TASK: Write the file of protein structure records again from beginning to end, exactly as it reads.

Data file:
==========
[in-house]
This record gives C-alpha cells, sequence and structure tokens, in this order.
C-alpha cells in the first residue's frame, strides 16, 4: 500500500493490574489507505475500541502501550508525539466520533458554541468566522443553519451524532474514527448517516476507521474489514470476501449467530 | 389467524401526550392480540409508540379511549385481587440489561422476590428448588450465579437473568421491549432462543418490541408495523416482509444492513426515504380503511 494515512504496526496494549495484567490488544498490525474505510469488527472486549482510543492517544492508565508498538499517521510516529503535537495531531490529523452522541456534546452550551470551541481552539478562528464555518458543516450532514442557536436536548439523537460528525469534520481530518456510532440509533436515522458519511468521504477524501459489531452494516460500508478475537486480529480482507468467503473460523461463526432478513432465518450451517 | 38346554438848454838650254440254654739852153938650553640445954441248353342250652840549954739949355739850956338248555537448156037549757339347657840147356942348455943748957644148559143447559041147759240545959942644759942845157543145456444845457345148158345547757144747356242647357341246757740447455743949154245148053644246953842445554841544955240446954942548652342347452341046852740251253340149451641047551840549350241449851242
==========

[in-house]
This record gives C-alpha cells, sequence and structure tokens, in this order.
C-alpha cells in the first residue's frame, strides 16, 4: 500500500493490574489507505475500541502501550508525539466520533458554541468566522443553519451524532474514527448517516476507521474489514470476501449467530 | 389467524401526550392480540409508540379511549385481587440489561422476590428448588450465579437473568421491549432462543418490541408495523416482509444492513426515504380503511 494515512504496526496494549495484567490488544498490525474505510469488527472486549482510543492517544492508565508498538499517521510516529503535537495531531490529523452522541456534546452550551470551541481552539478562528464555518458543516450532514442557536436536548439523537460528525469534520481530518456510532440509533436515522458519511468521504477524501459489531452494516460500508478475537486480529480482507468467503473460523461463526432478513432465518450451517 | 38346554438848454838650254440254654739852153938650553640445954441248353342250652840549954739949355739850956338248555537448156037549757339347657840147356942348455943748957644148559143447559041147759240545959942644759942845157543145456444845457345148158345547757144747356242647357341246757740447455743949154245148053644246953842445554841544955240446954942548652342347452341046852740251253340149451641047551840549350241449851242